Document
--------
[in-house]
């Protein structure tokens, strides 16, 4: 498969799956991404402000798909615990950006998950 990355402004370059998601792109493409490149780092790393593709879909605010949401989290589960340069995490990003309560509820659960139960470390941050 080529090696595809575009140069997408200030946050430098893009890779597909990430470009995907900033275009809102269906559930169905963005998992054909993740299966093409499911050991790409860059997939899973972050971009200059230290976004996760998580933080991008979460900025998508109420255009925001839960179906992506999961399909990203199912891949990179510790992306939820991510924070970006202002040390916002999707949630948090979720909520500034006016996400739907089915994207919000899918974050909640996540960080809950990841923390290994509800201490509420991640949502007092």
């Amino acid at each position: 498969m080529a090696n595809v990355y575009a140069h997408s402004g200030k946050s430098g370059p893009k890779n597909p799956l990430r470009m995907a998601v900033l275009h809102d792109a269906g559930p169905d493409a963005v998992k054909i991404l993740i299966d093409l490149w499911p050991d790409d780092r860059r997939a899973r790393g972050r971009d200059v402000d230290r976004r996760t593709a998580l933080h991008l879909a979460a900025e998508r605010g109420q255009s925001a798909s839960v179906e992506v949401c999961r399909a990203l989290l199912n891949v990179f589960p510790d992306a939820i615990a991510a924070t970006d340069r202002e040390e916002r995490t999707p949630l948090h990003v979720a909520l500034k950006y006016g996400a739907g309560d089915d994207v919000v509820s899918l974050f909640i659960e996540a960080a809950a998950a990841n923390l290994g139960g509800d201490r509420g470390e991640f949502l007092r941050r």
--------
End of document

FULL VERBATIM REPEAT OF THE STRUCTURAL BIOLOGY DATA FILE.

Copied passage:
[in-house]
């Protein structure tokens, strides 16, 4: 498969799956991404402000798909615990950006998950 990355402004370059998601792109493409490149780092790393593709879909605010949401989290589960340069995490990003309560509820659960139960470390941050 080529090696595809575009140069997408200030946050430098893009890779597909990430470009995907900033275009809102269906559930169905963005998992054909993740299966093409499911050991790409860059997939899973972050971009200059230290976004996760998580933080991008979460900025998508109420255009925001839960179906992506999961399909990203199912891949990179510790992306939820991510924070970006202002040390916002999707949630948090979720909520500034006016996400739907089915994207919000899918974050909640996540960080809950990841923390290994509800201490509420991640949502007092």
């Amino acid at each position: 498969m080529a090696n595809v990355y575009a140069h997408s402004g200030k946050s430098g370059p893009k890779n597909p799956l990430r470009m995907a998601v900033l275009h809102d792109a269906g559930p169905d493409a963005v998992k054909i991404l993740i299966d093409l490149w499911p050991d790409d780092r860059r997939a899973r790393g972050r971009d200059v402000d230290r976004r996760t593709a998580l933080h991008l879909a979460a900025e998508r605010g109420q255009s925001a798909s839960v179906e992506v949401c999961r399909a990203l989290l199912n891949v990179f589960p510790d992306a939820i615990a991510a924070t970006d340069r202002e040390e916002r995490t999707p949630l948090h990003v979720a909520l500034k950006y006016g996400a739907g309560d089915d994207v919000v509820s899918l974050f909640i659960e996540a960080a809950a998950a990841n923390l290994g139960g509800d201490r509420g470390e991640f949502l007092r941050r």